Last night, I just finished Candace Bushnell's One Fifth Avenue. I'd had such a hard time getting it at the library that I put it on my Christmas list. I sort of regret that now, as I'm stuck with it.
Candace Bushnell reminds me a great deal of Edith Wharton, and that resemblance was only cemented for me by this book. Both write about high society and women in New York City. And both are intellectual enough that one need never feel ashamed to bring their books to work, but trashy enough to be a good escape (although Bushnell's sex scenes are much more graphic than Wharton's).
The conceit of One Fifth Avenue is a simple, classic one. It's about neighbors. What better way to talk about a broad spectrum of society? They are all ensconced within the title building, a character in its own right. You have somewhat of a clash of the old and the new in this book. Gossip columnist Enid Merle lives there. She's about 80. Her nephew, screenwriter Phillip Oakland, also has an apartment in the building, as does his old flame, actress Schiffer Diamond, who has recently changed coasts back to New York. At the beginning of the book, society grande dame Louise Houghton lives there, too, but dies almost immediately.
That's the old guard. The upstarts consist of hedge-fund manager Paul Rice and his wife Annalise, who buy Louise Houghton's fabulous penthouse apartment; Lola Fabrikant, who is Phillip Oakland's 22-year-old girlfriend; and the Gooches, Mindy and James.
The new guard is the most interesting, and depressing. Face it, don't you guys know already how Schiffer and Phillip turn out? But Mindy, it's hard to know where her character will lead. Mindy is probably the most depressing image of a modern woman I've ever seen. She's every cliche that the anti-feminist movement warned us about come to life in a miserable, aging bag. Mindy is married, but not happily, to an underachieving writer. She has a job that most people would consider quite decent, but she finds it unfulfilling in every way. She has a son, but doesn't seem to spend much time with him. But hey, they own an apartment in One Fifth, right? And she's the president of the condo board! Doesn't that count for something?
Not really. Not to Mindy. As Mindy is all too acutely aware, they have the worst apartment in the building, cobbled together during a previous recession out of luggage rooms. It's dark and cramped. And while she's president of the condo board, it seems that she got the position more out of sheer pushiness than because she was liked and respected. Mindy confesses that she doesn't even have sex with her husband (apparently it hurts too much).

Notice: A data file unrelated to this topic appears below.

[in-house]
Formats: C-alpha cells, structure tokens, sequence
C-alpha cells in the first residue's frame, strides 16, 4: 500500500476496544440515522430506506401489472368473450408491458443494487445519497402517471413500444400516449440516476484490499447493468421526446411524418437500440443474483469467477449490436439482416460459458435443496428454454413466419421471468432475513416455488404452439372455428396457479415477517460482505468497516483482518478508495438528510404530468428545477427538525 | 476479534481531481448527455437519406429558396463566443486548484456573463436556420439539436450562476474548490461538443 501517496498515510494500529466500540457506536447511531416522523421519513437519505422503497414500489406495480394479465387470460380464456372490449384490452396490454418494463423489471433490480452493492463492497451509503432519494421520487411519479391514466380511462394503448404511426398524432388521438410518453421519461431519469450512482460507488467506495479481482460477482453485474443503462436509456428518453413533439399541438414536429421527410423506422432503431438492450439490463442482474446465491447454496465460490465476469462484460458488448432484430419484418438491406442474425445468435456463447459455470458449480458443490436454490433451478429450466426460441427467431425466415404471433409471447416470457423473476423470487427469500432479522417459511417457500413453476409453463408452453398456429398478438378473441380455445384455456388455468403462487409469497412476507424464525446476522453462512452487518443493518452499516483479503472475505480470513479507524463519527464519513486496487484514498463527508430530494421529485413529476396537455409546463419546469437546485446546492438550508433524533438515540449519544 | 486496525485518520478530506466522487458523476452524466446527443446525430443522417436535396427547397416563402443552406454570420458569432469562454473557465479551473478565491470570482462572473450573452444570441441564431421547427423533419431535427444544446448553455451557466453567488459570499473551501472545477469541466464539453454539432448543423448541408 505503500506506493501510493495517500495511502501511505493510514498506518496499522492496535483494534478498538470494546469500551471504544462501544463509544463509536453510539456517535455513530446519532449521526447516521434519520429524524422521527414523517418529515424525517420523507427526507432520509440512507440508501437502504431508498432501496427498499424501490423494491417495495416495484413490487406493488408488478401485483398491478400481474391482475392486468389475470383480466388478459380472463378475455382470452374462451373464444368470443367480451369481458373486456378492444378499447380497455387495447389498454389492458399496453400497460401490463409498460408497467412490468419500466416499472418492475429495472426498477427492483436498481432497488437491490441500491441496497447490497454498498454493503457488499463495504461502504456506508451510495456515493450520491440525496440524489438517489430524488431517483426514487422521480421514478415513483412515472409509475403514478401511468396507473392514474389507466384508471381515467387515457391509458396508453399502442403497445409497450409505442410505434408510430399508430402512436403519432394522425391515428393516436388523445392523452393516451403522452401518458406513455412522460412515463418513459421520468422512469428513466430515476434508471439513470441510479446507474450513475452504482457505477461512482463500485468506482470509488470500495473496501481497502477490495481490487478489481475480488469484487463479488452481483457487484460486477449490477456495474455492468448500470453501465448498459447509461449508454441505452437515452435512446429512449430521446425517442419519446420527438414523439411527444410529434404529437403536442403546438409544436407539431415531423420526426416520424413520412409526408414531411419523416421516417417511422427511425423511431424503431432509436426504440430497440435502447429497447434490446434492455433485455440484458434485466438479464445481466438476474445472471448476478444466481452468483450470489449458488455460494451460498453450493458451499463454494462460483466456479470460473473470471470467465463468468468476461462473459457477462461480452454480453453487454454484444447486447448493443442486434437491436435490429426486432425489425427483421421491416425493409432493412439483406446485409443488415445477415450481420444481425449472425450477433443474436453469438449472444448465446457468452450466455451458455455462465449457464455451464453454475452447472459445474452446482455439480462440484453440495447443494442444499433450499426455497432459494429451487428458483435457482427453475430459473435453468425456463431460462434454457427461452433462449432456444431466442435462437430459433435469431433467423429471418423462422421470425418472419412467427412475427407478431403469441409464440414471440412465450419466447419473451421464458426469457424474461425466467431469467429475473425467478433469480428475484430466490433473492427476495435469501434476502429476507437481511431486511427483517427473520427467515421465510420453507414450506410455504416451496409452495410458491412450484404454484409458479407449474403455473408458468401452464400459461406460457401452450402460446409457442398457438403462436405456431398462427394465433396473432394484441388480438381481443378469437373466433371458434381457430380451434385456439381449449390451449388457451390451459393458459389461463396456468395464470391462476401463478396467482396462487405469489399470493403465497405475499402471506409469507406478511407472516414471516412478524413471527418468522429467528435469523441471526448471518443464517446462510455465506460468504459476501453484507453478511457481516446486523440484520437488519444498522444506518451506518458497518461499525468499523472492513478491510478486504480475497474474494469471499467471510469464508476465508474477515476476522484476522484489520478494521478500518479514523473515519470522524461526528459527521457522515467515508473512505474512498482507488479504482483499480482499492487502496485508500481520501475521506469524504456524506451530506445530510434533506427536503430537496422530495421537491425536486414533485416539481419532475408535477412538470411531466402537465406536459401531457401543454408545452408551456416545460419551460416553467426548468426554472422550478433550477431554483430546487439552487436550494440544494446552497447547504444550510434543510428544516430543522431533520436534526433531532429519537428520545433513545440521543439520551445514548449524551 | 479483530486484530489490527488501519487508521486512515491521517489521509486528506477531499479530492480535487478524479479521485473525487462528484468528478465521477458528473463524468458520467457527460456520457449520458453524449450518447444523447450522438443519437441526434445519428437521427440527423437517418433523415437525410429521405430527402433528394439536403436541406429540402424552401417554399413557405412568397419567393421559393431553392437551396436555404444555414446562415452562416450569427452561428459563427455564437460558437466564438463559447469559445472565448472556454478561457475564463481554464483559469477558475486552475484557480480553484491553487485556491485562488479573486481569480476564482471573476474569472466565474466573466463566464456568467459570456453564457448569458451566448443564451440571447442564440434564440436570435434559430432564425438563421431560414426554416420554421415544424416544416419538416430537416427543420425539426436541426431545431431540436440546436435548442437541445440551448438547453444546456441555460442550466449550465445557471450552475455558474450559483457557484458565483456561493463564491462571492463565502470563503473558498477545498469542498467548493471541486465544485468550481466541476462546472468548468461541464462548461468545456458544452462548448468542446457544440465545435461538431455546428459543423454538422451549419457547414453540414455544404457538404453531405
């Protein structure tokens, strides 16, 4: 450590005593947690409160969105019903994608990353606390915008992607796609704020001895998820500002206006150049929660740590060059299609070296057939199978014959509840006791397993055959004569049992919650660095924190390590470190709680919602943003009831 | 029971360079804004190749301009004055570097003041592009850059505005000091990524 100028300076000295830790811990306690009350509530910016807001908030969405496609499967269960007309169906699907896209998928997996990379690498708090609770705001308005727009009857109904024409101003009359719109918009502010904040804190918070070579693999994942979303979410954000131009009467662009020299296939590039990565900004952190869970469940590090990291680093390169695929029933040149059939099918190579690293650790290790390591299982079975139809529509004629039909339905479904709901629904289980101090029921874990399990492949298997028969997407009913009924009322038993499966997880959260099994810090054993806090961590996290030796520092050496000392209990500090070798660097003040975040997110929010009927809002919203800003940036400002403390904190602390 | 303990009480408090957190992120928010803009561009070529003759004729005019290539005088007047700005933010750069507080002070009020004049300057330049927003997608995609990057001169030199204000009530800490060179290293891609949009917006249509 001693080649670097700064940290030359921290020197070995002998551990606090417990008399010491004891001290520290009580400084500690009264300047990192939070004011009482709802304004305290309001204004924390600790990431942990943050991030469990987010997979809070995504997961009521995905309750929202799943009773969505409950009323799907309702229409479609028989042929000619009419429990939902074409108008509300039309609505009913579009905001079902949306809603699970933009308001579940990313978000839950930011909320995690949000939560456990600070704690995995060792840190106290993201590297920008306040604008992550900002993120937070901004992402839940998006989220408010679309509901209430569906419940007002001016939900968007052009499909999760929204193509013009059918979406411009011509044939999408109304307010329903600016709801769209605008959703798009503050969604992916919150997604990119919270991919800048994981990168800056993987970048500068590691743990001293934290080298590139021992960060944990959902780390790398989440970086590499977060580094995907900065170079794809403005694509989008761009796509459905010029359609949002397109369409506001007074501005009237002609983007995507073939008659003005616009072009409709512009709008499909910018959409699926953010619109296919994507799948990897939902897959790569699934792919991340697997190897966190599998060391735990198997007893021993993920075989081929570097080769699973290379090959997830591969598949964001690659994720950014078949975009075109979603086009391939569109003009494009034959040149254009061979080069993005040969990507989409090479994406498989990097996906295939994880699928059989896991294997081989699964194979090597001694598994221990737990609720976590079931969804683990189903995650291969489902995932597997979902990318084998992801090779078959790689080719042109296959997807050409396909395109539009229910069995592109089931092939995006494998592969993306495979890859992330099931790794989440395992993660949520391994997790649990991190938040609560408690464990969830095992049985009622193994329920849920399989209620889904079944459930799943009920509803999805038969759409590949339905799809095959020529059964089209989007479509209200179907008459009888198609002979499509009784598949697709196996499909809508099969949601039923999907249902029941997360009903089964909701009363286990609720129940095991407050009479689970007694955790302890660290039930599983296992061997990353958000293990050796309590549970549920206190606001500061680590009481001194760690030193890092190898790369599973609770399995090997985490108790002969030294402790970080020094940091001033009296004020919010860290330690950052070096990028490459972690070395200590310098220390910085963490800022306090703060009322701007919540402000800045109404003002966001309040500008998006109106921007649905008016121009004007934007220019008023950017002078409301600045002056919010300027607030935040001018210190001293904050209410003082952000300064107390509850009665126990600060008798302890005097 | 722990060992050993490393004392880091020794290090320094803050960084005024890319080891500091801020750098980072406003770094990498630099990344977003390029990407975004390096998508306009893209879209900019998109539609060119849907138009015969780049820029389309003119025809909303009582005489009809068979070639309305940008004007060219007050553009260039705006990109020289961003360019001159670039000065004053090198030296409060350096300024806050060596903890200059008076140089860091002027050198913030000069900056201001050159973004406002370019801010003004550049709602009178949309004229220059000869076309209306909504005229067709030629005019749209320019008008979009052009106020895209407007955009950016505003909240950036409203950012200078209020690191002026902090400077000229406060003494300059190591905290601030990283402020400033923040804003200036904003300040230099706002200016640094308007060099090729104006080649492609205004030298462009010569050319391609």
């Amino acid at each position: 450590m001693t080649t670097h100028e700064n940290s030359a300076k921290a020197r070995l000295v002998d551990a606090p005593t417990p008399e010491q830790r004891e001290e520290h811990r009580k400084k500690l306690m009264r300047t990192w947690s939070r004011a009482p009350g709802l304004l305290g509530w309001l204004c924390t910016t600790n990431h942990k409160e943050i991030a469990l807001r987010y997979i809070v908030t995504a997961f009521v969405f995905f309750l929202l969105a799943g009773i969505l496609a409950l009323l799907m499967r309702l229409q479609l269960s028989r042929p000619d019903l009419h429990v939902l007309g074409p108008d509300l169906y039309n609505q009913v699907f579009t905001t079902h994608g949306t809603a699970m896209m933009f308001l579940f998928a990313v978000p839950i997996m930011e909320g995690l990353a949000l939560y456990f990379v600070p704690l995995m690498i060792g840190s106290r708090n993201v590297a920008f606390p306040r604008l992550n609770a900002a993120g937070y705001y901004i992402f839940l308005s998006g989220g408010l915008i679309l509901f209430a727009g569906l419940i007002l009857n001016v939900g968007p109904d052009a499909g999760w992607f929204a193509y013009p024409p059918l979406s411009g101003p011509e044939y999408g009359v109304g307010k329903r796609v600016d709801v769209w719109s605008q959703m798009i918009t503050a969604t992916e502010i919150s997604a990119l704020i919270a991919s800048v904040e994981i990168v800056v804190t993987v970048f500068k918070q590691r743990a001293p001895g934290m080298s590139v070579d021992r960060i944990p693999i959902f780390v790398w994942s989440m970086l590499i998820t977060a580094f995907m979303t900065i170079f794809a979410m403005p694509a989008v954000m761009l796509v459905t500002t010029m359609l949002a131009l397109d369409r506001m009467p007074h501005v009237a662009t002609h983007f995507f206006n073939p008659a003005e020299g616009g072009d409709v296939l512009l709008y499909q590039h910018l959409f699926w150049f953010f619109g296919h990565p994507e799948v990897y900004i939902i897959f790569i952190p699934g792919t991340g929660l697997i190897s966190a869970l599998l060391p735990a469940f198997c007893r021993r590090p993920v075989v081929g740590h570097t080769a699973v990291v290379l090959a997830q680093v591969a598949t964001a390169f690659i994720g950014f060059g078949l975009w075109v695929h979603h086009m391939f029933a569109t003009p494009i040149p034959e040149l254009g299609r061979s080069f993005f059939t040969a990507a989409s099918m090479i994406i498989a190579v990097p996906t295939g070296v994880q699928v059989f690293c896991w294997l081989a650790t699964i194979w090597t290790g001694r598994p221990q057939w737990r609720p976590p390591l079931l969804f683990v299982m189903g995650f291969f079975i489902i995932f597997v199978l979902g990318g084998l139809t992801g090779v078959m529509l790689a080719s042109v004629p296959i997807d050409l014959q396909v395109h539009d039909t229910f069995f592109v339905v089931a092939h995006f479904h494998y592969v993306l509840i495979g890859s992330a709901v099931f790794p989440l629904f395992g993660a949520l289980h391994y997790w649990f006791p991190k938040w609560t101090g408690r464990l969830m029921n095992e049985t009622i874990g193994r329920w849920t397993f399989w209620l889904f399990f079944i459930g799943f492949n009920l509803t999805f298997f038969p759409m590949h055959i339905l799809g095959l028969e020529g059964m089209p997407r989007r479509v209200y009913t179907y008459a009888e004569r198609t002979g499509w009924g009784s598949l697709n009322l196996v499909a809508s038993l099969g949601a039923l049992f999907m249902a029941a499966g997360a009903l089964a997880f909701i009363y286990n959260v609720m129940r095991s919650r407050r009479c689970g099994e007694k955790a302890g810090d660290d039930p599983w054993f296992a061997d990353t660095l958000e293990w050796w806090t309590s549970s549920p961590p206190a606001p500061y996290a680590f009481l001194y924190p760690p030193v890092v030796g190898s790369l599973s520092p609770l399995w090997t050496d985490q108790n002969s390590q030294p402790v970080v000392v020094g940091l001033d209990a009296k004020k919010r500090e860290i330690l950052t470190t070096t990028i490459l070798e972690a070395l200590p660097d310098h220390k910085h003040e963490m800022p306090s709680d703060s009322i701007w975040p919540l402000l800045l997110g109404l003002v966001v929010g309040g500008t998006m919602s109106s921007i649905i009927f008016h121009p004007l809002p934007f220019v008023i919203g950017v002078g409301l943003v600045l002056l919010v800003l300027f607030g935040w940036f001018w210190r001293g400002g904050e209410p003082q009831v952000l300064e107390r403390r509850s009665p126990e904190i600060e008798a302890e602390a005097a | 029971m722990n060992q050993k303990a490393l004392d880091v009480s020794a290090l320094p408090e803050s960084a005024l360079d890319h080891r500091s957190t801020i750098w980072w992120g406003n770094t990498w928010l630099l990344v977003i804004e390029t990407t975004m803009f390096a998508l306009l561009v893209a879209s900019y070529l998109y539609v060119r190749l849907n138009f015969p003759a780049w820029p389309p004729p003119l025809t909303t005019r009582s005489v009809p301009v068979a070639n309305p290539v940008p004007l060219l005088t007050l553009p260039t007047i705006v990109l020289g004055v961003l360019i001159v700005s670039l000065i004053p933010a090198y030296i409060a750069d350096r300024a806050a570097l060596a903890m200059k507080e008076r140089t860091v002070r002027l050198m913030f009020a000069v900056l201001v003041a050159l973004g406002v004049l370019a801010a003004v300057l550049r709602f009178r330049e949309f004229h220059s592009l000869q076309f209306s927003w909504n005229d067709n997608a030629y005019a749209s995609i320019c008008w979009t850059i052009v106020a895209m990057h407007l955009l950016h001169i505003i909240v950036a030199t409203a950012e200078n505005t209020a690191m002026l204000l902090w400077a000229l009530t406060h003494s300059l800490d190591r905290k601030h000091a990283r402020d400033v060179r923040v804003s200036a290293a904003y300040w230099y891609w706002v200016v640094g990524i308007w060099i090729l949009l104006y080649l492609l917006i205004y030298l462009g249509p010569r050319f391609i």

Then there's Lola, the anti-Mindy, if you will. Lola, as I mentioned, is 22 years old, and a real striver. She comes from a wealthy family in Atlanta. Her mother's name is Beetelle, which is perfect. She kind of is a beetle, or some other predatory insect. Her father's name is Cem, which is also perfect. Cem? How do you pronounce that anyway? Like "chem class"? "Sem?" Is that supposed to be short for something? Who knows and who cares, he supplies the money and that's that. Lola's mother pushes her relentlessly, not academically, but in the realms of fashion, beauty and popularity. Lola's been denied nothing and told she was special all her life. She has a nose job, a boob job, and designer clothers. Her hobbies include Facebook, YouTube and "The Hills." Now she's been turned loose on New York to get a man.
Lola reminded me a great deal of Lily in The House of Mirth. Both sort of played a trick on the reader. When you first meet Lola -- and Lily -- they are arrogant, entitled, vapid and silly, and you long for them to get theirs. But when their inevitable downfall comes, it's so tragic, so vicious, and so awful that you wind up rooting for them --but never fully escaping that voice in your head reminding you that you'd lusted for this from the beginning.
The characters in this book are really brilliantly done, and for having so many separate plots, the book has a brisk momentum and never bogs down. But the thing about it is that it's not fun. No one in this book is really happy. Everyone's looking over their shoulder. When Phillip and Lola have sex, Phillip feels slightly ashamed, while Lola's mostly "closing her eyes and thinking of England", or her future status, rather. The Rices have an absolutely obscene amount of money, but it doesn't buy them any kind of happiness, either. I've already covered the misery of the Gooches.
I always thought part of the fun of reading a book like this was the fantasy aspect. Imagining, for a moment, what it must be like to be able to go shopping for new purses every day, to get your hair done someplace where it costs $400, to be featured regularly in "Women's Wear Daily." But apparently, it's no fun at all. It's just anxiety-inducing. And it made me grateful to know that I'm free to enjoy the salon I visit every couple of months without worrying who else goes there, that I appreciate my $35 Kohl's purse even if it didn't come from one of the 'right' stores, and that if I'm ever fortunate enough to get an expensive piece of jewelry as a gift from my boyfriend, I can be secure in knowing that he chose it himself and his motives were pure. And seriously, that's more than anyone over at One Fifth Avenue can say for themselves.